- Parking lots
- Sidewalks (or lack thereof)
- Food preparation areas
- Shower stalls in residential dorms
- Floors in general
Cold and wet outdoor surfaces change considerably when weather conditions change. When it is messy outside, the mess has the tendency to make its way inside. Adding traction and slip-prevention to outdoor areas will improve traffic areas throughout your entire location. These strategies will help to prevent slipping on ice.
- Keep parking lots and sidewalks clean and in good repair.
- When snow and ice are present, remove or treat these elements to prevent slipping on ice. If the area cannot be addressed immediately, you may need to suspend the use. Watch weather and be prepared for these occurrences.
- Use adhesive striping material or anti-skid paint whenever possible.
Indoor control measures can help reduce the incidence of slips and falls:
- Use moisture-absorbent rugs/mats with anti-slip backings and beveled edges at entrances.
- Use “Wet Floor” signs as needed.
- Apply anti-skid adhesive tape in troublesome areas.
- Remove and clean spills immediately. Everyone should know the procedure for addressing spills in the workplace.
3. Maintain Proper Lighting
Poor lighting is associated with an increase in accidents.
- Keep work areas well lit and clean.
- Use proper illumination in walkways, staircases, ramps, hallways, basements, construction areas and dock areas.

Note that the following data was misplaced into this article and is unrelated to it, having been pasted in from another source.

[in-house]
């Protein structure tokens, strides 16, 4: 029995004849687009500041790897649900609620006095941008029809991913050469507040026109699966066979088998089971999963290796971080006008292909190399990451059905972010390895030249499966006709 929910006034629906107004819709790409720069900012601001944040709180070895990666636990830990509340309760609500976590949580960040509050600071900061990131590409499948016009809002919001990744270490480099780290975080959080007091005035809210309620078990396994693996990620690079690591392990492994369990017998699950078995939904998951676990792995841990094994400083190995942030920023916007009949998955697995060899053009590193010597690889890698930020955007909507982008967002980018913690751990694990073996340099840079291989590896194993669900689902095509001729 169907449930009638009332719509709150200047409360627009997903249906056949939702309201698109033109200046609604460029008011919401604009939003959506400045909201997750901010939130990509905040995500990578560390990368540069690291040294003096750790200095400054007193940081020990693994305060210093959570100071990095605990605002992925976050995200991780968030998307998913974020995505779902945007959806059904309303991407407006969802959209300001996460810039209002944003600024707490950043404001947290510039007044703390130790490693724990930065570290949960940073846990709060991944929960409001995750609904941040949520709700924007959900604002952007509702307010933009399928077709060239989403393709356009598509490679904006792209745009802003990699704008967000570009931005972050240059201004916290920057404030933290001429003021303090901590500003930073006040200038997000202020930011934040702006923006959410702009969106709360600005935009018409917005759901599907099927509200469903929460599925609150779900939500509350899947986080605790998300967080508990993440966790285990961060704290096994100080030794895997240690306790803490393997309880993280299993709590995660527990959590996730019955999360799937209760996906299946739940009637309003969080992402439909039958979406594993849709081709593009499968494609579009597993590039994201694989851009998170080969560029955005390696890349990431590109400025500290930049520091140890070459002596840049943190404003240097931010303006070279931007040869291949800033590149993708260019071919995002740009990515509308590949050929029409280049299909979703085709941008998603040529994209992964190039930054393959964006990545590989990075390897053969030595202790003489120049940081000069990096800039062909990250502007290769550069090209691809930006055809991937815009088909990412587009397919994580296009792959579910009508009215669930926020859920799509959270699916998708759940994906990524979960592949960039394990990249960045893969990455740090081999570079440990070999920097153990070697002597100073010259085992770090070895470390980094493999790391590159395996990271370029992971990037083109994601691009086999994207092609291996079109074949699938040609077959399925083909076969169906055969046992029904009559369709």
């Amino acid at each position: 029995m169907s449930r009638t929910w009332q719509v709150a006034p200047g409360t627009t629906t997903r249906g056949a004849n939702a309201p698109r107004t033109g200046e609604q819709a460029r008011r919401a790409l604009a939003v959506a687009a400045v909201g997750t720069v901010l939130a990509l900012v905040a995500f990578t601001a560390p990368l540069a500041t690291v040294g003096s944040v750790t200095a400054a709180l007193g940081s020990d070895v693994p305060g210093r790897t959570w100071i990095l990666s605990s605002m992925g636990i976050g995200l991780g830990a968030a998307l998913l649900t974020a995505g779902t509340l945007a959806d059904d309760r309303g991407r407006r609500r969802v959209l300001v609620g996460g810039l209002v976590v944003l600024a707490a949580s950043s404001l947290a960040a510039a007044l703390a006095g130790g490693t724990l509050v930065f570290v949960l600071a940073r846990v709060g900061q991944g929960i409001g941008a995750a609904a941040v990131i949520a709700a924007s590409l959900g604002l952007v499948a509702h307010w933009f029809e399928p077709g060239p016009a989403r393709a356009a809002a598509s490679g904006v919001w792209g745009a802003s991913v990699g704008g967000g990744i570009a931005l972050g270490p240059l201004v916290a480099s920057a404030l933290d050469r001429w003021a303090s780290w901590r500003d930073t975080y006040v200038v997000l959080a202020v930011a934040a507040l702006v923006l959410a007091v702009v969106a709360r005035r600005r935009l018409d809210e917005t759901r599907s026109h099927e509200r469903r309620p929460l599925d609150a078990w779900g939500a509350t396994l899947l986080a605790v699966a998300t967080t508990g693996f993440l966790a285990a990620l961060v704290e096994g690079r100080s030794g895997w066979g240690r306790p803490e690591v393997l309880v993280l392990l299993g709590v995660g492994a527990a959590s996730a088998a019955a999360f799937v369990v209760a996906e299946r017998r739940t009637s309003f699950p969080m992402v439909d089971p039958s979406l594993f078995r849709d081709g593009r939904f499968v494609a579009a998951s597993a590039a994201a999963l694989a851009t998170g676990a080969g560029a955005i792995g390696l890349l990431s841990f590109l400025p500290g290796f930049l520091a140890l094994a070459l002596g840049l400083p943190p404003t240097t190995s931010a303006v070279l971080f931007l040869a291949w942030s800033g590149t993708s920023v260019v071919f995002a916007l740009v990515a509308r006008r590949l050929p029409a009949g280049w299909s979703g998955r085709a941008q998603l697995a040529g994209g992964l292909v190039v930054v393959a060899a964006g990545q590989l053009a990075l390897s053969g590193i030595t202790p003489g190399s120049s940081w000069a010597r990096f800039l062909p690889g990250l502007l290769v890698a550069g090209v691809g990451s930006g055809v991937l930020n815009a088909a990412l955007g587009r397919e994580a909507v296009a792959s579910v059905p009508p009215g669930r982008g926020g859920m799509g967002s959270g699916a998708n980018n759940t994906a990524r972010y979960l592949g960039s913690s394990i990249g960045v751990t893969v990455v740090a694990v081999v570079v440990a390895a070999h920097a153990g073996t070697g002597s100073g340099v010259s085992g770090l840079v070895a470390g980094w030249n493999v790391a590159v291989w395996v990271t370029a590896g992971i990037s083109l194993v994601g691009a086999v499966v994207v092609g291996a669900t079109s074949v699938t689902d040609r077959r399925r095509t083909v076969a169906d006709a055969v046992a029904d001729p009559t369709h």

- Upon entering a darkened room, always turn on the light first, and keep areas around light switches clear and accessible.
- Keep poorly lit walkways clear of clutter and obstructions.
- Repair fixtures, switches and cords immediately if they malfunction.
4. Wear Proper Footwear
Shoes play a big part in preventing falls and are a critical component of PPE. The slickness of the soles and the type of heels need to be evaluated to avoid slips, trips and falls. Tie shoelaces correctly. Whenever a fall-related injury is investigated, the footwear should be evaluated to see if it contributed to the incident. Train employees to wear footwear appropriate for their duties.
5. Control Individual Behavior
Create an atmosphere/culture of behavior-based safety. It’s human nature to let our guard down and to be distracted by random thoughts or multi-tasking. Rushing, walking too fast, or running, will increases the chances of a slip, trip or fall. Taking shortcuts, not watching where one is going, using a cell phone, carrying materials which obstruct vision, wearing sunglasses in low-light areas, not using designated walkways and speed are common factors in many on-the-job injuries. This may be the most difficult, but it is the most important part of your safety program. Train employees to clearly understand that it is up to them to stay alert and pay attention and to look out for fellow employees.